The Common Film Portrayals of Amazon Indigenous People
Historically, Amazon indigenous peoples have found it difficult to build a presence in western filmography. Over the years, there have been more and more indigenous people that have entered the industry, allowing for a steady rise in indigenous-representations in films. Success from film’s such as “Embrace of the Serpent”, have called for greater representation of indigenous people as interest in the Amazon rainforest has picked up. While progress has been made, indigenous people are still faced with the challenge of finding diversity in the roles they portray. Traditionally, traits such as primitivism, savagery or passiveness, come to mind when envisioning indigenous characters in western films historically. The lack of variety in indigenous film representation is negatively affecting Indigenous people as it creates generalizations or stereotypes about their personalities or culture that may not be accurate or true. While genuine efforts have been made by western film producers to prevent racial labels or overviews in films, there are still indirect forms of indigenous stereotyping that occurs. To further research this topic, I watched two prominent films, which were both set in the Amazon and had indigenous representation, “The Emerald Forest” and “The Lost City of Z”. After watching them, I noticed distinct commonalities between the films’ indigenous characters. One such commonality was the indigenous character’s relationship dynamic with the films’ white protagonists. The indigenous characters were usually either the obedient and flat counterpart of the white protagonist or their vicious enemy. Deriving from this theme, I observed that the construction of the indigenous character’s personality was similar, using traditional stereotypes such as the indigenous warrior or the classical noble savage as a basis. While these narratives may not occur in all films with indigenous representation, they appeared commonly in these two, quite prominent films. Using examples from them, I will display how the Amazon indigenous people are portrayed in a generalized manner in the films.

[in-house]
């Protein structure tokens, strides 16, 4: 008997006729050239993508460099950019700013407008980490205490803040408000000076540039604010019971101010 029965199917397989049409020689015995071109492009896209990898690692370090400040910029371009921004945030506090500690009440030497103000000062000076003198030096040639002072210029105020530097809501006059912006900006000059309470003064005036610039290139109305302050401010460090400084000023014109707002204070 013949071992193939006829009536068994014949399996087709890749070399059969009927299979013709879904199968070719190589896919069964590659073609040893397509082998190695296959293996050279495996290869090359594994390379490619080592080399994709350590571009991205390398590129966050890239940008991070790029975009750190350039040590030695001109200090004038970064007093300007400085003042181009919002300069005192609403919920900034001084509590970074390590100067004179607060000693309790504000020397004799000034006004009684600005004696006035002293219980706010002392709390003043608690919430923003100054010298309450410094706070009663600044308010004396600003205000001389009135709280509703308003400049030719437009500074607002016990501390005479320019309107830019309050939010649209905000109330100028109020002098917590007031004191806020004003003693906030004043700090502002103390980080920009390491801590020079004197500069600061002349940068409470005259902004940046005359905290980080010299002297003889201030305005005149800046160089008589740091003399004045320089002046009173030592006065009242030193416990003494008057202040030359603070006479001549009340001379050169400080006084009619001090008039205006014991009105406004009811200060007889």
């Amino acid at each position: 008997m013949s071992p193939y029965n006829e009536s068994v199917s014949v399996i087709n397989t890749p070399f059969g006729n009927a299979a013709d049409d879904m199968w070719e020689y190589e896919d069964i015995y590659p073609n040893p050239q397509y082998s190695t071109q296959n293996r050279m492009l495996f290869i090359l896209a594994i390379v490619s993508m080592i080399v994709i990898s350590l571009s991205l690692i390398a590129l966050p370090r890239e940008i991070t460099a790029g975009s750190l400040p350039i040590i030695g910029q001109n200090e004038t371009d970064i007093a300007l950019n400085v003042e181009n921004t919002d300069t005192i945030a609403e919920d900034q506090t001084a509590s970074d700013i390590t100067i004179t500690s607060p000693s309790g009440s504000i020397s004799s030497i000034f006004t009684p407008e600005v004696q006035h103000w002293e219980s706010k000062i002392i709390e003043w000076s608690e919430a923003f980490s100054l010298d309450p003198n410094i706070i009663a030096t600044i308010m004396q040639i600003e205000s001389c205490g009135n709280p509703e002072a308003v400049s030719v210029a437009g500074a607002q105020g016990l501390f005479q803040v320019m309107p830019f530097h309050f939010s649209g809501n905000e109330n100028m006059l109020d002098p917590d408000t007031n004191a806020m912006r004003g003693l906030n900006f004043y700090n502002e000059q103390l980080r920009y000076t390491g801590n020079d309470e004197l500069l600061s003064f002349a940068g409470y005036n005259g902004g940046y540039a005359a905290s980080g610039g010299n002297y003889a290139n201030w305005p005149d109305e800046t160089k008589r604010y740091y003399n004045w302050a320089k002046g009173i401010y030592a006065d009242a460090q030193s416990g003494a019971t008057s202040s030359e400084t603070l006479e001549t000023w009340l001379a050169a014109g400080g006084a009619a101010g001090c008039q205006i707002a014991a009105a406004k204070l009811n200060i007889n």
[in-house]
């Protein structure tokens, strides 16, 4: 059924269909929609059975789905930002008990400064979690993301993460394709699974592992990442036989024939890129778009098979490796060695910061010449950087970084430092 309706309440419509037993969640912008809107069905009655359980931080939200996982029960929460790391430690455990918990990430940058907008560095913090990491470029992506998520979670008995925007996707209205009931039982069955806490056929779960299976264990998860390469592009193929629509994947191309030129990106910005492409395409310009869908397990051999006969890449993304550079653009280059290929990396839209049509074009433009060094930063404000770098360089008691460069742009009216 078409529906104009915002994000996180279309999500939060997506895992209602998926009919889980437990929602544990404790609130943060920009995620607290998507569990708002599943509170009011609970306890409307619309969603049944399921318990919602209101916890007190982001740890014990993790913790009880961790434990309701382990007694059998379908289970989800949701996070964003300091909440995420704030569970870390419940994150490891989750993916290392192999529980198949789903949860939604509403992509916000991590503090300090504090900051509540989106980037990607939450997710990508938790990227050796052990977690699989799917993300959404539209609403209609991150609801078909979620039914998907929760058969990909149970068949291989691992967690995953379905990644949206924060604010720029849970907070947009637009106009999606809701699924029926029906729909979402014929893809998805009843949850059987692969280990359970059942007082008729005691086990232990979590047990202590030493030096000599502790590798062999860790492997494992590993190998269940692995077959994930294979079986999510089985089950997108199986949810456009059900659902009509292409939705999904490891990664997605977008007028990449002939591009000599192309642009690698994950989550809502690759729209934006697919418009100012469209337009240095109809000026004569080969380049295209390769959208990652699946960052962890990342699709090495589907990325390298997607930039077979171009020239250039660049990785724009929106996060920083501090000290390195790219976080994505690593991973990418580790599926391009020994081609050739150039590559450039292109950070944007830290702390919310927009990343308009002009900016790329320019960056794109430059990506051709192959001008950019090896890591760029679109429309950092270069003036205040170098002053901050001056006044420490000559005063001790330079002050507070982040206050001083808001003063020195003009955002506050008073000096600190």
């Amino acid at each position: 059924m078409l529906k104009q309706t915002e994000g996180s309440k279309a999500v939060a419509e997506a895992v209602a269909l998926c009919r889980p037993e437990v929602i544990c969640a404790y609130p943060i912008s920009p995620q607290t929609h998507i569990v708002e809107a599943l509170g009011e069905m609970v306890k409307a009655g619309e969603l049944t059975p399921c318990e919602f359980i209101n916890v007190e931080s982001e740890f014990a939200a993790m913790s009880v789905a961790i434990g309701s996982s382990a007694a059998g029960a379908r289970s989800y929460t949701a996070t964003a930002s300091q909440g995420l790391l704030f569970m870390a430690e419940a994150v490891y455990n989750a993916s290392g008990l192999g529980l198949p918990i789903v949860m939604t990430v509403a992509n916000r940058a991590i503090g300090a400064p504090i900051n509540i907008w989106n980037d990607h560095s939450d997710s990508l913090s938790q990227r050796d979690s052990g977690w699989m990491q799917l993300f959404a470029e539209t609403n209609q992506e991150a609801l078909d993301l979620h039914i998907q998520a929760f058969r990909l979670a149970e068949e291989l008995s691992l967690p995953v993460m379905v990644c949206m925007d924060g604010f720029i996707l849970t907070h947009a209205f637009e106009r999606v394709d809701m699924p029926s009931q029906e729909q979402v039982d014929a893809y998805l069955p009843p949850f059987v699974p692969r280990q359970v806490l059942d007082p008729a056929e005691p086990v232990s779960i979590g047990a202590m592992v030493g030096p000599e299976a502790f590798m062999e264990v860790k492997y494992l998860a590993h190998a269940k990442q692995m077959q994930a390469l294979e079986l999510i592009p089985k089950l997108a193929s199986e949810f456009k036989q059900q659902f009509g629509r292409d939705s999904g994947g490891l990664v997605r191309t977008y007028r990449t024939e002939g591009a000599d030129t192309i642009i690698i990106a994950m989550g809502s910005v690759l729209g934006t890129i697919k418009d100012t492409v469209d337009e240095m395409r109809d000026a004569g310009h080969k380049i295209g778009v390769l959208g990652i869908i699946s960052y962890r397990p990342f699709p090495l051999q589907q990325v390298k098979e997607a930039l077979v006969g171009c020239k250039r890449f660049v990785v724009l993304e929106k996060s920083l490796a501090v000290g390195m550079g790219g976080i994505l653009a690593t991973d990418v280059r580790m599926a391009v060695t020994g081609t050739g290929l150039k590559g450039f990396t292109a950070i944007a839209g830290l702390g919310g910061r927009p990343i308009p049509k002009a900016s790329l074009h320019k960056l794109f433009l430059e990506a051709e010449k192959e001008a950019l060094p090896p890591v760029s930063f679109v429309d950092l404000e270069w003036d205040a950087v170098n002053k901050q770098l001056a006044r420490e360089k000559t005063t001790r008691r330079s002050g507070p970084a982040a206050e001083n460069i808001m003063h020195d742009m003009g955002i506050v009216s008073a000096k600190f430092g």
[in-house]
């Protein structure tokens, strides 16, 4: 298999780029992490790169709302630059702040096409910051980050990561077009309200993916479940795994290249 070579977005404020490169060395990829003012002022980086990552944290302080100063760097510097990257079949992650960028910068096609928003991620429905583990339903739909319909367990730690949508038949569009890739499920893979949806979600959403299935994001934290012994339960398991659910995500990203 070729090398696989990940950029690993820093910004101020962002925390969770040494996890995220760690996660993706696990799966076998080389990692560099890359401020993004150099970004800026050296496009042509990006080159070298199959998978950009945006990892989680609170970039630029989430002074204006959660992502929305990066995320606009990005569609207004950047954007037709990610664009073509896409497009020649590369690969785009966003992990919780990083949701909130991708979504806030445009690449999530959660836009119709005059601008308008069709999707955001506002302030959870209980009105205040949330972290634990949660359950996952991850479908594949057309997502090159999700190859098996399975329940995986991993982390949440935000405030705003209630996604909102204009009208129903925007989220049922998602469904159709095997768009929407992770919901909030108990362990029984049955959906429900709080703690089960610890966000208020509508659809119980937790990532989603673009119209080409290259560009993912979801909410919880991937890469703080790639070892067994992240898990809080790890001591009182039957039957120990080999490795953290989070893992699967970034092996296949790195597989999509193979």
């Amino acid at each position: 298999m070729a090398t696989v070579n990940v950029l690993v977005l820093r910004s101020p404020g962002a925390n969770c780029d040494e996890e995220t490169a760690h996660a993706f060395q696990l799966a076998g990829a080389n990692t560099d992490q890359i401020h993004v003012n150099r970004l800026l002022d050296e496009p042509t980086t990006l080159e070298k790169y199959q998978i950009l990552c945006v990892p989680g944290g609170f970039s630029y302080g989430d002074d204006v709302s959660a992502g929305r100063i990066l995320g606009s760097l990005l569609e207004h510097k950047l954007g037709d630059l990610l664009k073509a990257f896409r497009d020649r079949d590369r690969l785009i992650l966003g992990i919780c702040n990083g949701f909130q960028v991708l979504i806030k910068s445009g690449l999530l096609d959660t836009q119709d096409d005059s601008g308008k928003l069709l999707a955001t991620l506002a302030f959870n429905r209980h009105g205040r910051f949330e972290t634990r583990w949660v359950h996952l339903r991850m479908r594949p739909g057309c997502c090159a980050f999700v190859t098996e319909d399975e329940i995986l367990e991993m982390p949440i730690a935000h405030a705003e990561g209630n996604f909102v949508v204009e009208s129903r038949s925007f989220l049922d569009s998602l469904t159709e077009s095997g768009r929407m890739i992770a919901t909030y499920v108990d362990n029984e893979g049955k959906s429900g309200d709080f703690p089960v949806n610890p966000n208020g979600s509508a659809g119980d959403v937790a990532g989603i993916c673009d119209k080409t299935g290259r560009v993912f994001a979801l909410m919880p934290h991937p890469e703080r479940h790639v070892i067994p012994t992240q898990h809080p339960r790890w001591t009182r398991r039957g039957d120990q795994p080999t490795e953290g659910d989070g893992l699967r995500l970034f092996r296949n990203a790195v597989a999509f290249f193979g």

Indigenous and White Relationship Dynamic
The disposition of indigenous characters in these three films is seemingly correlated with their relationship with the typical white protagonist. Through the lens of western viewpoint, the indigenous character can be simplified really in two ways; the good native or bad native. The good or helpful native has a positive relationship with white characters in the film and may act as a driver for the white protagonist’s character development. Their character’s make up is usually quite simple and one dimensional, as they are mainly there to provide background for the protagonist. On the other side of the spectrum, is the bad or vile native whose purpose in the film challenges the white protagonist. While they have a greater presence in the film, their personality is qu...